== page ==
A blog for better streets and public spaces in Portland, Maine.

Wednesday, June 25, 2008

Highway to Irrelevance: The Decline and Fall of the Maine Turnpike Authority, Part 1

Gas is over $4 a gallon and rising, greenhouse gas regulations are imminent, truck companies are losing market share to trains and ships, and Americans are clamoring to leave the suburbs and get better transit.

These are fascinating times, with revolutionary changes in how we get around just starting to happen. Ridership on the Downeaster train was up another 37% last month. Portland is about to implement a visionary new transit plan. While gas prices crimp households' disposable incomes, Americans and our economy as a whole are desperate for ways to drive less.

And in the middle of these revolutionary changes, one of Maine's biggest transportation bureaucracies, the Maine Turnpike Authority, is working hard to... build a new $40 million toll plaza?! Are you shitting me, MTA? This is the most pressing work you dopes need to be doing right now?

It's more outrageous than fiction, but the Turnpike Authority is moving ahead with plans to replace a good-enough existing toll plaza with a supersized, $40 million facility. $40 million for a McMansion toll booth.

The same amount of money could pay the capital costs of expanding Amtrak service from Portland to Lewiston. Wouldn't that be nice? Tough shit, you're getting a tollbooth instead.

I know I'm not the only one to be slapping my forehead at the MTA's idiocy right now. Today's Portland Press Herald features two letters to the editor from disgruntled neighbors of the proposed Taj Mahal Toll Plaza:

"The conceptual design of the proposed York tollbooth is larger than the toll barriers on the New Jersey Turnpike, and the lighting at the new location would be brighter than three Wal-Mart Supercenters. Does spending $40 million to supersize the York toll plaza make sense when the annual revenue would be virtually unchanged? ...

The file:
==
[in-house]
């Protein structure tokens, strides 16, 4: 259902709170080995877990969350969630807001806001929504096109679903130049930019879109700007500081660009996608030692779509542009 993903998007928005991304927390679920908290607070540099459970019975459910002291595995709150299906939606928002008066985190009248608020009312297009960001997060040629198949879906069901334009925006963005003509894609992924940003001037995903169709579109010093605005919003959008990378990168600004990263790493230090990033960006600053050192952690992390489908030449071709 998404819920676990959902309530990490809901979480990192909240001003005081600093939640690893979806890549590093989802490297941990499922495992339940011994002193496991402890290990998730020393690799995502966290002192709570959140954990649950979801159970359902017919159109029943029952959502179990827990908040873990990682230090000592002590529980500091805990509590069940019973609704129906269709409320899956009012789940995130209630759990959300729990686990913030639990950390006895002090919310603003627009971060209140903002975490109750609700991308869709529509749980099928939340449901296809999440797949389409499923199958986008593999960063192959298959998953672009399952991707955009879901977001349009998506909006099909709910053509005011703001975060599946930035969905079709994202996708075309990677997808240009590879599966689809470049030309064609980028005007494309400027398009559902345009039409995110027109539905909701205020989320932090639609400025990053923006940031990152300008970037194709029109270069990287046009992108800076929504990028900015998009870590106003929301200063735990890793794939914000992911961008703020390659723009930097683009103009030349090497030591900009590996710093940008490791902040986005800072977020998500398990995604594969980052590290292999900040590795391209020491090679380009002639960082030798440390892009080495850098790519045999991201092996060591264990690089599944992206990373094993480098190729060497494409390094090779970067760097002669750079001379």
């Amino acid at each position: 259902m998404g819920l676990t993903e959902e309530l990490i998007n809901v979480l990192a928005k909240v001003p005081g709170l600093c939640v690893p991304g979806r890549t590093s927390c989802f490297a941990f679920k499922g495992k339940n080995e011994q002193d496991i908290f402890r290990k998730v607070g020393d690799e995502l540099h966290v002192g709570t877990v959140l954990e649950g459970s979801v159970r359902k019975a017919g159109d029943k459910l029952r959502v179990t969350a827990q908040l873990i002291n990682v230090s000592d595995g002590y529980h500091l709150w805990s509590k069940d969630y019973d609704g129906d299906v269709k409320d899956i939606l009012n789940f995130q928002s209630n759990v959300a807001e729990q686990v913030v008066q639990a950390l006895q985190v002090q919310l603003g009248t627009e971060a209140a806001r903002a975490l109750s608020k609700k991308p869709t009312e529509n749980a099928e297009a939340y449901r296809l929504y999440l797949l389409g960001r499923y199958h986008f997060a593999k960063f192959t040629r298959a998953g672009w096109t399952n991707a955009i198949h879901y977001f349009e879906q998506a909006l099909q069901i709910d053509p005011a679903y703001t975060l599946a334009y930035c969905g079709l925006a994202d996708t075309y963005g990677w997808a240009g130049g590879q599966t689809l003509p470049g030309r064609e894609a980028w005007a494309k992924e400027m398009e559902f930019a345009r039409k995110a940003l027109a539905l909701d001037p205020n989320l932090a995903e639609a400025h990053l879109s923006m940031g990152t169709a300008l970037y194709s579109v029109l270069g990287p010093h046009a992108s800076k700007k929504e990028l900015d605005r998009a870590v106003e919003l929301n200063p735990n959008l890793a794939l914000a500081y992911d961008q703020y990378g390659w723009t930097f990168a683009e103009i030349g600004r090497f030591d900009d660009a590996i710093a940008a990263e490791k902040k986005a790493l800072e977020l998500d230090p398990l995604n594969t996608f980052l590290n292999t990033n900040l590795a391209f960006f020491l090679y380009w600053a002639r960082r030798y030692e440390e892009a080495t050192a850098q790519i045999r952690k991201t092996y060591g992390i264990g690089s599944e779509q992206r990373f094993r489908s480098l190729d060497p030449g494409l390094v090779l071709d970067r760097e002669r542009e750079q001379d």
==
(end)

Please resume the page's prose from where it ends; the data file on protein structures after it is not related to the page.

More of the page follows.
"Everyone who uses the tollbooths in Maine would pay for this new plaza with increases in tolls. To fix the problems at the current site does not warrant a $40 million, state-of-the-art New Jersey tollbooth in Maine. Wouldn't that money be better spent on roads and bridges in the rest of the state?"
Unless you work at the MTA, the answer to this rhetorical question is obvious.

Compared to the Maine Turnpike Authority, even Exxon Mobil looks like a radical Earth-First collective. At least they're acknowledging the fact that things are changing (see billboard).

Here's my prediction: gas prices will continue to go up, Turnpike traffic will continue to decline, Mainers will continue to clamor for more affordable transportation choices, and the MTA will continue to waste the public's time and money with idiotic engineering wet-dreams like this one, instead of real transit-based solutions.

As this goes on, more and more people will realize that the MTA is doing nothing to solve Maine's transportation crisis: in fact, that they're a big part of the problem. And they have to go.

I give the MTA two to three more years of existence, tops, before the state Legislature consigns them to the dustbin of bureaucracies lost. Hopefully it will be sooner. In a new feature here at the Rights of Way blog, I'll be tracking the Decline and Fall of the MTA right here... stay tuned for many (but not that many) future chronicles.

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